Sadhus of India


Sadhu at the shrine of Tirupparankunram, Tamil Nadu, India

Each year millions of men and women go on pilgrimage in India. Most take a short break from their daily lives and return home upon the completion of their pilgrimage. Others spend years visiting sacred sites all across the country. Notable among these long-time pilgrims are the sadhus. The Sanskrit term sadhu (pronounced sah-doo) refers to individuals who have chosen to live their lives apart from or on the edges of society in order to focus on their own spiritual practice. Members of different semi-monastic orders, sadhus are renunciates who have left behind all material and sexual attachments and live in caves, forests and temples all over India and Nepal. Some sadhus are elder men who have lived as householders and raised families before becoming sadhus, while others are young men who have become renunciates often in their late teens or early 20s (there are also female sadhus called Sadhvis). There are an estimated 4 or 5 million sadhus in India today and they are widely revered for their intense spiritual practices and holiness.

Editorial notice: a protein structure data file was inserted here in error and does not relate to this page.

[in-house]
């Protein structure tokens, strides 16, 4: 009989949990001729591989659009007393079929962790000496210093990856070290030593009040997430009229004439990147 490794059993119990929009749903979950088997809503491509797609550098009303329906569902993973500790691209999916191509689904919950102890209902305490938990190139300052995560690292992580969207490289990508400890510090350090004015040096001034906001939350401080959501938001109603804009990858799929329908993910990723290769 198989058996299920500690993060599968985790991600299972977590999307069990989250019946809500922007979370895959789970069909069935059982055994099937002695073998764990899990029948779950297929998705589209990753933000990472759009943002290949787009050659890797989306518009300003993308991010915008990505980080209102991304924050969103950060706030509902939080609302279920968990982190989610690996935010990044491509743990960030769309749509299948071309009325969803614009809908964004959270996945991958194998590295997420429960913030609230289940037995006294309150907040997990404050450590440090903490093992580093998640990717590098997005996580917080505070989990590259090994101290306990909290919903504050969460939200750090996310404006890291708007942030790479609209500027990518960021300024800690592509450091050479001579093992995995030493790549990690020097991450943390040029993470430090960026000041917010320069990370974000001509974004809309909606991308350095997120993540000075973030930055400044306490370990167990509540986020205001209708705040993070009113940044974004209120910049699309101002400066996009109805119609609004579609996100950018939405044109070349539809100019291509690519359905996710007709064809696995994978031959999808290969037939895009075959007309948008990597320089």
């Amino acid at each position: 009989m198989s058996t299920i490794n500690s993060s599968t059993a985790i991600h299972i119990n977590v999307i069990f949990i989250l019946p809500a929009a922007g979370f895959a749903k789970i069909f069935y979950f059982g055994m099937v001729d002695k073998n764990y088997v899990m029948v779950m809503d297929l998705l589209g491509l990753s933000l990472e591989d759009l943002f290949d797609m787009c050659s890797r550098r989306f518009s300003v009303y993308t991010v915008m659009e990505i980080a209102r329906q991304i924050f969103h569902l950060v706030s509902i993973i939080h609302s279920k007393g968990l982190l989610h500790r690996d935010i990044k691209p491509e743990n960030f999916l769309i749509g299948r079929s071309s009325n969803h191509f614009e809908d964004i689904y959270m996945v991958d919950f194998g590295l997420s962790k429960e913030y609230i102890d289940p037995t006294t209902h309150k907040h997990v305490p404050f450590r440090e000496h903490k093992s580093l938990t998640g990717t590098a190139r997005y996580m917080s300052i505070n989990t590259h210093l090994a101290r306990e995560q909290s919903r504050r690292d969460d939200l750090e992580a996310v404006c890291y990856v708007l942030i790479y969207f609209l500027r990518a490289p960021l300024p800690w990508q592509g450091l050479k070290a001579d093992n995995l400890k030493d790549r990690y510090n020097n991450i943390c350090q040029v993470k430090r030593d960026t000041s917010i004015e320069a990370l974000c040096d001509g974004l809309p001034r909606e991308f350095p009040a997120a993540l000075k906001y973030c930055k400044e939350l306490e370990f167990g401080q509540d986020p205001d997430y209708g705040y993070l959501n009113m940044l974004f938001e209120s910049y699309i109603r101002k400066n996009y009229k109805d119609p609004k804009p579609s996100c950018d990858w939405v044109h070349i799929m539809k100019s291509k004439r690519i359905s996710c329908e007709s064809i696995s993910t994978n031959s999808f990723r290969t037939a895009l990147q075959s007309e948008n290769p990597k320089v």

Sadhu at Shiva temple of Daksheswar in Hardwar


 

Martin Gray is a cultural anthropologist, writer and photographer specializing in the study and documentation of pilgrimage places around the world. During a 38 year period he has visited more than 1500 sacred sites in 165 countries. The World Pilgrimage Guide web site is the most comprehensive source of information on this subject.

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